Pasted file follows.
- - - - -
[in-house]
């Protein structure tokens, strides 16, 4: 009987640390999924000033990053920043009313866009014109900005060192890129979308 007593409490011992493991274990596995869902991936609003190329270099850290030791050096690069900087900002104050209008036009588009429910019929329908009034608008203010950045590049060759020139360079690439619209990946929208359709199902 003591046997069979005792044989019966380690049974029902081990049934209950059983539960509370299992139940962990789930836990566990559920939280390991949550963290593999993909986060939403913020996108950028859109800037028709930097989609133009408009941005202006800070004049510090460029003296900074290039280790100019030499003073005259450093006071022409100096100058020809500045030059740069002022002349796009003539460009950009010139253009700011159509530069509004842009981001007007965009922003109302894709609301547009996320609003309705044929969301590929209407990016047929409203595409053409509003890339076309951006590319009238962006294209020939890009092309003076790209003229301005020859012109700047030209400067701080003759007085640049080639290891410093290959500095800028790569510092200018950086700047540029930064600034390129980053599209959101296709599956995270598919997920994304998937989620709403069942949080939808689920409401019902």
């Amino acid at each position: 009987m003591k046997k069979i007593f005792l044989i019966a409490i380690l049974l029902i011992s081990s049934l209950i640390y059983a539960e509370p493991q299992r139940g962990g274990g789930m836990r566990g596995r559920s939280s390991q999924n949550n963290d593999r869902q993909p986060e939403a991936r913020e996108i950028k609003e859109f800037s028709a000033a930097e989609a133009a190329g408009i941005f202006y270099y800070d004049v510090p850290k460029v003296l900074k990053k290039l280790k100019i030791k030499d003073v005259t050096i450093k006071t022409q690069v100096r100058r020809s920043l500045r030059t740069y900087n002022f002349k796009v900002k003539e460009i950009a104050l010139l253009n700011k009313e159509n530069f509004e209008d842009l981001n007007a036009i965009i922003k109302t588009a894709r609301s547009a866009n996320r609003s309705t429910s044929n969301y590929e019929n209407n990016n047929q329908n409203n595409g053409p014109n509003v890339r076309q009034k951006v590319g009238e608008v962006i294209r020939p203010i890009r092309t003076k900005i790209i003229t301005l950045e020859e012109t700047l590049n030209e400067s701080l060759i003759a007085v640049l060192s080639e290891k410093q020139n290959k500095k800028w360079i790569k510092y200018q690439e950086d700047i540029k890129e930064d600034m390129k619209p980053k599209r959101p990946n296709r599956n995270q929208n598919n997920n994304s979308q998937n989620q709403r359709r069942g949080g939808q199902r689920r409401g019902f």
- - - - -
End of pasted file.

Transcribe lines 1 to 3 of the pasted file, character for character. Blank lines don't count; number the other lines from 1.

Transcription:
[in-house]
């Protein structure tokens, strides 16, 4: 009987640390999924000033990053920043009313866009014109900005060192890129979308 007593409490011992493991274990596995869902991936609003190329270099850290030791050096690069900087900002104050209008036009588009429910019929329908009034608008203010950045590049060759020139360079690439619209990946929208359709199902 003591046997069979005792044989019966380690049974029902081990049934209950059983539960509370299992139940962990789930836990566990559920939280390991949550963290593999993909986060939403913020996108950028859109800037028709930097989609133009408009941005202006800070004049510090460029003296900074290039280790100019030499003073005259450093006071022409100096100058020809500045030059740069002022002349796009003539460009950009010139253009700011159509530069509004842009981001007007965009922003109302894709609301547009996320609003309705044929969301590929209407990016047929409203595409053409509003890339076309951006590319009238962006294209020939890009092309003076790209003229301005020859012109700047030209400067701080003759007085640049080639290891410093290959500095800028790569510092200018950086700047540029930064600034390129980053599209959101296709599956995270598919997920994304998937989620709403069942949080939808689920409401019902």
């Amino acid at each position: 009987m003591k046997k069979i007593f005792l044989i019966a409490i380690l049974l029902i011992s081990s049934l209950i640390y059983a539960e509370p493991q299992r139940g962990g274990g789930m836990r566990g596995r559920s939280s390991q999924n949550n963290d593999r869902q993909p986060e939403a991936r913020e996108i950028k609003e859109f800037s028709a000033a930097e989609a133009a190329g408009i941005f202006y270099y800070d004049v510090p850290k460029v003296l900074k990053k290039l280790k100019i030791k030499d003073v005259t050096i450093k006071t022409q690069v100096r100058r020809s920043l500045r030059t740069y900087n002022f002349k796009v900002k003539e460009i950009a104050l010139l253009n700011k009313e159509n530069f509004e209008d842009l981001n007007a036009i965009i922003k109302t588009a894709r609301s547009a866009n996320r609003s309705t429910s044929n969301y590929e019929n209407n990016n047929q329908n409203n595409g053409p014109n509003v890339r076309q009034k951006v590319g009238e608008v962006i294209r020939p203010i890009r092309t003076k900005i790209i003229t301005l950045e020859e012109t700047l590049n030209e400067s701080l060759i003759a007085v640049l060192s080639e290891k410093q020139n290959k500095k800028w360079i790569k510092y200018q690439e950086d700047i540029k890129e930064d600034m390129k619209p980053k599209r959101p990946n296709r599956n995270q929208n598919n997920n994304s979308q998937n989620q709403r359709r069942g949080g939808q199902r689920r409401g019902f």